Image_5_LOC550643, a Long Non-coding RNA, Acts as Novel Oncogene in Regulating Breast Cancer Growth and Metastasis.TIF (503.17 kB)
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Image_5_LOC550643, a Long Non-coding RNA, Acts as Novel Oncogene in Regulating Breast Cancer Growth and Metastasis.TIF

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posted on 20.07.2021, 05:05 authored by Kuo-Wang Tsai, Kian-Hwee Chong, Chao-Hsu Li, Ya-Ting Tu, Yi-Ru Chen, Ming-Cheng Lee, Shih-Hsuan Chan, Lu-Hai Wang, Yao-Jen Chang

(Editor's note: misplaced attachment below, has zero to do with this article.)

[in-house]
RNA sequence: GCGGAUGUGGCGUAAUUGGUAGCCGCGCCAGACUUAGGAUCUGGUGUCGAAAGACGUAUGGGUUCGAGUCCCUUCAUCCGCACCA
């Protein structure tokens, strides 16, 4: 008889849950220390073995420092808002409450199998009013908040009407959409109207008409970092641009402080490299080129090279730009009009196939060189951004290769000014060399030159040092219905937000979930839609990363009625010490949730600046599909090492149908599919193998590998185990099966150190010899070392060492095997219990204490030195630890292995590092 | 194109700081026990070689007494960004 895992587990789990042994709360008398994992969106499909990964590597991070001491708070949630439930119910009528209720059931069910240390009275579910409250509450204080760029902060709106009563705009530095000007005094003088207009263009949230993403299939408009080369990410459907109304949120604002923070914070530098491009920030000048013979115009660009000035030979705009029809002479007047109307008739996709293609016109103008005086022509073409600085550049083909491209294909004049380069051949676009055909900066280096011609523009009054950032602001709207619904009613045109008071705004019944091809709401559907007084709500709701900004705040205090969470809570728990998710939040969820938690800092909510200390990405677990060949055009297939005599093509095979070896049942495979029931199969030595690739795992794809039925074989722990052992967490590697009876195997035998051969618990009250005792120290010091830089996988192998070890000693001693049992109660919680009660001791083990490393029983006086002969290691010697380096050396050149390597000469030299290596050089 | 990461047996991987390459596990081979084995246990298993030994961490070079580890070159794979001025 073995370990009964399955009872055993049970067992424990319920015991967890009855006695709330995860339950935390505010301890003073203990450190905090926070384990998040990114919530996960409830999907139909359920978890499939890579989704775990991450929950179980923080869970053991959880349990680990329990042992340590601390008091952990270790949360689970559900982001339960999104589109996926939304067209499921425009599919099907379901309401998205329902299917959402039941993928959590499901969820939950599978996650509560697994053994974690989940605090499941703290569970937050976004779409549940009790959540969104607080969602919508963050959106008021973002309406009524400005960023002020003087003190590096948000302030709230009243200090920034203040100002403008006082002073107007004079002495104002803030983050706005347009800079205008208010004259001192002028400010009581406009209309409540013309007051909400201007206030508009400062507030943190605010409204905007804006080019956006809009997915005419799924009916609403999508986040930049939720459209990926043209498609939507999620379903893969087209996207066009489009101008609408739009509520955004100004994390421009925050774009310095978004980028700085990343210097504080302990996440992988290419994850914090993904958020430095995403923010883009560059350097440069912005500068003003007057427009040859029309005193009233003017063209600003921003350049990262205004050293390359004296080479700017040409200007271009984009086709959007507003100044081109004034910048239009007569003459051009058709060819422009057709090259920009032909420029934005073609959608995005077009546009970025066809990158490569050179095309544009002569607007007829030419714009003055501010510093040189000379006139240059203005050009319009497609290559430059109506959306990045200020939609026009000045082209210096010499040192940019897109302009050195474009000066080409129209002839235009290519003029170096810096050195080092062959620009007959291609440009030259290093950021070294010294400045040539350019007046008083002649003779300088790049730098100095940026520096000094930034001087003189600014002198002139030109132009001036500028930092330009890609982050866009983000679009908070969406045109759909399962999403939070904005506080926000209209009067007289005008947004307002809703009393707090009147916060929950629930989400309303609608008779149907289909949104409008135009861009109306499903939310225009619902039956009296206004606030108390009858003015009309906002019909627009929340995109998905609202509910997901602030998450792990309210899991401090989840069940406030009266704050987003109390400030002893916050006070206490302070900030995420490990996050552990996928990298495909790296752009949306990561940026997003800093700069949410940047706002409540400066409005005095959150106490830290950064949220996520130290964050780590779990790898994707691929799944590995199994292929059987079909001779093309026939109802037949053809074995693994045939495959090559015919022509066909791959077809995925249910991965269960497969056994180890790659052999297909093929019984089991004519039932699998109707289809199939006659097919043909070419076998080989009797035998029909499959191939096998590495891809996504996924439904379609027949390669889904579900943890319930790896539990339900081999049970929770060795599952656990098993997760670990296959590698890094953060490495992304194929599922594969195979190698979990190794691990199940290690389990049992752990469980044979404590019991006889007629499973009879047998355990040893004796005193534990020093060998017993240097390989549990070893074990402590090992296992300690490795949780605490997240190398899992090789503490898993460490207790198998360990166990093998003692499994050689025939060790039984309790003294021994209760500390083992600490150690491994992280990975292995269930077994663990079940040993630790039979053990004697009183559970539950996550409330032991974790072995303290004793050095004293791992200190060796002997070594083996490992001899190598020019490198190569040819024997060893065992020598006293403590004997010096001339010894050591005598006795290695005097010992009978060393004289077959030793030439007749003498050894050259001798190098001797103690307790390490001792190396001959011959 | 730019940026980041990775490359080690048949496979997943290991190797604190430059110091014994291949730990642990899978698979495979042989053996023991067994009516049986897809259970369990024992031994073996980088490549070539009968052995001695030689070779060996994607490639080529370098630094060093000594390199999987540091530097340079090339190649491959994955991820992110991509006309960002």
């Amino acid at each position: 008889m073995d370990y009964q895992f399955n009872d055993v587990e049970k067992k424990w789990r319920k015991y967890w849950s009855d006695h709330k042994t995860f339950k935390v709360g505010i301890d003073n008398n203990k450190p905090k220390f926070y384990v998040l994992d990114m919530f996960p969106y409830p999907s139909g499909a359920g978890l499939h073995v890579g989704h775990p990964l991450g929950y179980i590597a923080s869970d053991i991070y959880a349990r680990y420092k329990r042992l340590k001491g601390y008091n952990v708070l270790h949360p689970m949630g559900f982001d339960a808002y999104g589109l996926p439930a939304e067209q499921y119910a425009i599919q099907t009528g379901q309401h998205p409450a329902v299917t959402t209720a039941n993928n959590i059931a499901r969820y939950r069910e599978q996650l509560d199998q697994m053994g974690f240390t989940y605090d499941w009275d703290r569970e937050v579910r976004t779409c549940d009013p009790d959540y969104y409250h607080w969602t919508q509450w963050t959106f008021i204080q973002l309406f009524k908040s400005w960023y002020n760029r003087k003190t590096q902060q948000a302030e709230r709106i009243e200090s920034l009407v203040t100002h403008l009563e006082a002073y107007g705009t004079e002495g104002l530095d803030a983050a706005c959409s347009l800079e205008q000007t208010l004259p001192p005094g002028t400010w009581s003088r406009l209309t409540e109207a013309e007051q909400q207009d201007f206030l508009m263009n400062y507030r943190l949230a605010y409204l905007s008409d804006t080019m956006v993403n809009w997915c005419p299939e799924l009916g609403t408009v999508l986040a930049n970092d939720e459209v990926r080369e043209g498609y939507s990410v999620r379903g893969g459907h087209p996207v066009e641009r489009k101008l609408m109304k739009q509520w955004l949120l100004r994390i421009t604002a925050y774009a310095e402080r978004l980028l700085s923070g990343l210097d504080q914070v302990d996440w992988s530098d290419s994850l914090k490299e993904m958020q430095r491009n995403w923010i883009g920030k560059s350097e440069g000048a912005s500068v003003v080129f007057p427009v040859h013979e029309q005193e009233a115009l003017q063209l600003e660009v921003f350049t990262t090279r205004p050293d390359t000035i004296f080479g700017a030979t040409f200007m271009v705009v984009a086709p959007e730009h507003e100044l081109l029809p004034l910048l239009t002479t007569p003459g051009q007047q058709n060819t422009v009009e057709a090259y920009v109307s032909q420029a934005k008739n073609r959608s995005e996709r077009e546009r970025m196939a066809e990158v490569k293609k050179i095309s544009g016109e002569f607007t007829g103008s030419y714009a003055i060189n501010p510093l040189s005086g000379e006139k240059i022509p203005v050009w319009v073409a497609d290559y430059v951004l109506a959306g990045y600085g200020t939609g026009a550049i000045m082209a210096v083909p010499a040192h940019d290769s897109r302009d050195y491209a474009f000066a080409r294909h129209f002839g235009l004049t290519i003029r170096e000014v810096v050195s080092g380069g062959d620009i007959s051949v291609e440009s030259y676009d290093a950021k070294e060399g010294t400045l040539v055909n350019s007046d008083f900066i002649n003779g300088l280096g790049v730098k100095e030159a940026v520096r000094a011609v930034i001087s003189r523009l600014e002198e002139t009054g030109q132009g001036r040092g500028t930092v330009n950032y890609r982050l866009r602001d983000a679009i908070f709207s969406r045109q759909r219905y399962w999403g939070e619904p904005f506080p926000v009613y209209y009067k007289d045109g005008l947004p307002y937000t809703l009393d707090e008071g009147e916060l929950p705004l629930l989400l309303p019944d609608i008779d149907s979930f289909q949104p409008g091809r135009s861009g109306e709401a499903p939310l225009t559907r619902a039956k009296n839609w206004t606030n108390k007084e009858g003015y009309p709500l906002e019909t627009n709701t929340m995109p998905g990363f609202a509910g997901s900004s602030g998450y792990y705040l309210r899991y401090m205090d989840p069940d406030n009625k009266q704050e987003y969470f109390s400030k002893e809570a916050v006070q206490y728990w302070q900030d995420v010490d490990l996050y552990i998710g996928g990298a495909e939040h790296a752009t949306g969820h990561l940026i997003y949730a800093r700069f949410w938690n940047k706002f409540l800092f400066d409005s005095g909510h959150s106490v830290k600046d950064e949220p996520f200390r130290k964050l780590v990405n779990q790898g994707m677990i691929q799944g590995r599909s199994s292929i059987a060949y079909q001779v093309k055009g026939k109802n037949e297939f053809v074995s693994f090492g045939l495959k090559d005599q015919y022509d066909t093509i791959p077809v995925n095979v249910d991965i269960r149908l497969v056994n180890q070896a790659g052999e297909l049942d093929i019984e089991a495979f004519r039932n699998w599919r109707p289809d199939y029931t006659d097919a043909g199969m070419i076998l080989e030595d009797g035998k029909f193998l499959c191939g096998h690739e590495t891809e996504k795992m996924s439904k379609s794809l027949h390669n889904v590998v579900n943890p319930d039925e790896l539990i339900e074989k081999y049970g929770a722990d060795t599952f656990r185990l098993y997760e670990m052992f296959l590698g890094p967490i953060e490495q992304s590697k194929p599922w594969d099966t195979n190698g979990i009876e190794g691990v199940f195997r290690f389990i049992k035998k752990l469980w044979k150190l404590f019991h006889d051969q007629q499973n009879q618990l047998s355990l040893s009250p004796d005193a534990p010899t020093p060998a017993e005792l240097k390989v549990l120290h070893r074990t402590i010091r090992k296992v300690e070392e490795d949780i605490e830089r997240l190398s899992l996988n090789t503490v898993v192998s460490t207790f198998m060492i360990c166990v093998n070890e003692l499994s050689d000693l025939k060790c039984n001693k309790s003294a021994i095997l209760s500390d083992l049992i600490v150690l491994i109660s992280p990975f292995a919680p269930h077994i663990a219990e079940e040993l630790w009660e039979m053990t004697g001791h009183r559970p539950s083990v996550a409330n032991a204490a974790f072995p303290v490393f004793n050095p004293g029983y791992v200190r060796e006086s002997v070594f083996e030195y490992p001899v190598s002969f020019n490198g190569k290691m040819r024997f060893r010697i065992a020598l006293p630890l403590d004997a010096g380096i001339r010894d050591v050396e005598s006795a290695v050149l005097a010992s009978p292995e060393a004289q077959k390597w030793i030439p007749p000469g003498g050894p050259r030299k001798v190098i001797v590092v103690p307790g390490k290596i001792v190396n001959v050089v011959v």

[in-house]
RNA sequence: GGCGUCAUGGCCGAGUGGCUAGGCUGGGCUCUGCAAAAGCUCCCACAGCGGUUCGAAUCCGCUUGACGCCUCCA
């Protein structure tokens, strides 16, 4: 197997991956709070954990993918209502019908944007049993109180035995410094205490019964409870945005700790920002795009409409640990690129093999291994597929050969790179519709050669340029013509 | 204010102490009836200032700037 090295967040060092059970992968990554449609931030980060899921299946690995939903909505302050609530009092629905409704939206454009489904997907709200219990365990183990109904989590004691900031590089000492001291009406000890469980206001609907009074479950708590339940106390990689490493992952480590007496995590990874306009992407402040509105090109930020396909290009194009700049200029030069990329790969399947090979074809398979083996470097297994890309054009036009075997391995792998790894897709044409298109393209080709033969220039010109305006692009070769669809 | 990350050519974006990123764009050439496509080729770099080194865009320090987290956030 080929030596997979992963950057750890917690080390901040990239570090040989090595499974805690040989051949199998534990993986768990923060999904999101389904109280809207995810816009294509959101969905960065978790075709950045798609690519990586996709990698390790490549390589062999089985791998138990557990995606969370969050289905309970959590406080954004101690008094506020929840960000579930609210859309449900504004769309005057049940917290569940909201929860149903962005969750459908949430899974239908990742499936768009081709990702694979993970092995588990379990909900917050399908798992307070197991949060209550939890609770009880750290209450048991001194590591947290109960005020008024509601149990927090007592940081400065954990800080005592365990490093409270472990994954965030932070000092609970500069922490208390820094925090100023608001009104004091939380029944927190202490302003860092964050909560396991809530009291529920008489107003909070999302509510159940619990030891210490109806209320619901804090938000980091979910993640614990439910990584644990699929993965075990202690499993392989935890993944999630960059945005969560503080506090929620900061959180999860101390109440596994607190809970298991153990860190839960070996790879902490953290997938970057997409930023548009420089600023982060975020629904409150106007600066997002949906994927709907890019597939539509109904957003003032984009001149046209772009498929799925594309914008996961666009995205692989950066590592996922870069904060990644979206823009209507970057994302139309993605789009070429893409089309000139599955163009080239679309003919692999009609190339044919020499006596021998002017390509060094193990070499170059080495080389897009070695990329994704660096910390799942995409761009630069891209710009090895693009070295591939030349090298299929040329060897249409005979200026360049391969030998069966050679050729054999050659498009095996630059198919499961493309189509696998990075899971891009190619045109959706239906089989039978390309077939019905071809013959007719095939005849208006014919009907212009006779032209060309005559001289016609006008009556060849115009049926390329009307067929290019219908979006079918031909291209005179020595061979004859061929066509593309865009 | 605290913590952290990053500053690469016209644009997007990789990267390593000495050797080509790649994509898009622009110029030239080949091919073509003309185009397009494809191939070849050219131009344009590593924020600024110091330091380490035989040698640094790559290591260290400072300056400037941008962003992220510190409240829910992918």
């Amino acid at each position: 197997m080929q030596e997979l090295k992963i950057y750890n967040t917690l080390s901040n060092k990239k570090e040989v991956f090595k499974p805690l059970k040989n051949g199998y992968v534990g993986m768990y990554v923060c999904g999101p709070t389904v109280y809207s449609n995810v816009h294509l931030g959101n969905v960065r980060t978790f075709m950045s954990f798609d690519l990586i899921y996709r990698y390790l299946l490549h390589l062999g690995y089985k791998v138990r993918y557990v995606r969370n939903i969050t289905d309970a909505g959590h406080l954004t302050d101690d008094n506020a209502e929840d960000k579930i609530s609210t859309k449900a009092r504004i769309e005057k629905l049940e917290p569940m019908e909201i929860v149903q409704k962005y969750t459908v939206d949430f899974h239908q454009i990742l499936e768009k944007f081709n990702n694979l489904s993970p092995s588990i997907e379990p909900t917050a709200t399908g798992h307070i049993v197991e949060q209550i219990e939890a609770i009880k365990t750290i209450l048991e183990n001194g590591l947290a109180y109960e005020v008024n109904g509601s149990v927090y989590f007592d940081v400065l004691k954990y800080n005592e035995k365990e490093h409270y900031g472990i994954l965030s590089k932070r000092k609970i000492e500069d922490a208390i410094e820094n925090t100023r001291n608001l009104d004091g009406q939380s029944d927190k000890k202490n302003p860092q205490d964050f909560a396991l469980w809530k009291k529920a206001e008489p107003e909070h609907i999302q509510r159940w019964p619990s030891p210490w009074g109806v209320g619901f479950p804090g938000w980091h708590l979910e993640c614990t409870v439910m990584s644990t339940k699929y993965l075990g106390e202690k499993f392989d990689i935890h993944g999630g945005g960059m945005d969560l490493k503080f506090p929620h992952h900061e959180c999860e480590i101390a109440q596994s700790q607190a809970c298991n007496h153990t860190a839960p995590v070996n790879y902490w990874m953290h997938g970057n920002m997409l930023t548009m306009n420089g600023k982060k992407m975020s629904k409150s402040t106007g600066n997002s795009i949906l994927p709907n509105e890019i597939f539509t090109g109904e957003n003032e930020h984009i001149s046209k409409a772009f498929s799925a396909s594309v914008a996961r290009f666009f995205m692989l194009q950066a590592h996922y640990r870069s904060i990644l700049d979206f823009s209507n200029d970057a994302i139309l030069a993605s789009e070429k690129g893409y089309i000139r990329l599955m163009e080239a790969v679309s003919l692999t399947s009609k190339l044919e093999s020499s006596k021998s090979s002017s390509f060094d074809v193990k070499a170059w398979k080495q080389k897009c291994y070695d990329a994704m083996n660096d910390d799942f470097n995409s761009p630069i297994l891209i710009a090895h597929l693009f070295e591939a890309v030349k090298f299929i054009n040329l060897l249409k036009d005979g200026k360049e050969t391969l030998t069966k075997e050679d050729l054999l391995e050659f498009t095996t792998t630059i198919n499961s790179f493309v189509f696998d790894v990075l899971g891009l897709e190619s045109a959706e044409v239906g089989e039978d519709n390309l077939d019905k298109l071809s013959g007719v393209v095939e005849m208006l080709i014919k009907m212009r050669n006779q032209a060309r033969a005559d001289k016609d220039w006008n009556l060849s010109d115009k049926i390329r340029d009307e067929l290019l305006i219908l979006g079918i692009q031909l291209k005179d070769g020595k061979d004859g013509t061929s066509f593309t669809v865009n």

Metastatic disease is responsible for over 90% of death in patients with breast cancer. Therefore, identifying the molecular mechanisms that regulate metastasis and developing useful therapies are crucial tasks. Long non-coding RNAs (lncRNAs), which are non-coding transcripts with >200 nucleotides, have recently been identified as critical molecules for monitoring cancer progression. This study examined the novel lncRNAs involved in the regulation of tumor progression in breast cancer. This study identified 73 metastasis-related lncRNA candidates from comparison of paired isogenic high and low human metastatic breast cancer cell lines, and their expression levels were verified in clinical tumor samples by using The Cancer Genome Atlas. Among the cell lines, a novel lncRNA, LOC550643, was highly expressed in breast cancer cells. Furthermore, the high expression of LOC550643 was significantly correlated with the poor prognosis of breast cancer patients, especially those with triple-negative breast cancer. Knockdown of LOC550643 inhibited cell proliferation of breast cancer cells by blocking cell cycle progression at S phase. LOC550643 promoted important in vitro metastatic traits such as cell migration and invasion. Furthermore, LOC550643 could inhibit miR-125b-2-3p expression to promote breast cancer cell growth and invasiveness. In addition, by using a xenograft mouse model, we demonstrated that depletion of LOC550643 suppressed the lung metastatic potential of breast cancer cells. Overall, our study shows that LOC550643 plays an important role in breast cancer cell metastasis and growth, and LOC550643 could be a potential diagnosis biomarker and therapeutic target for breast cancer.

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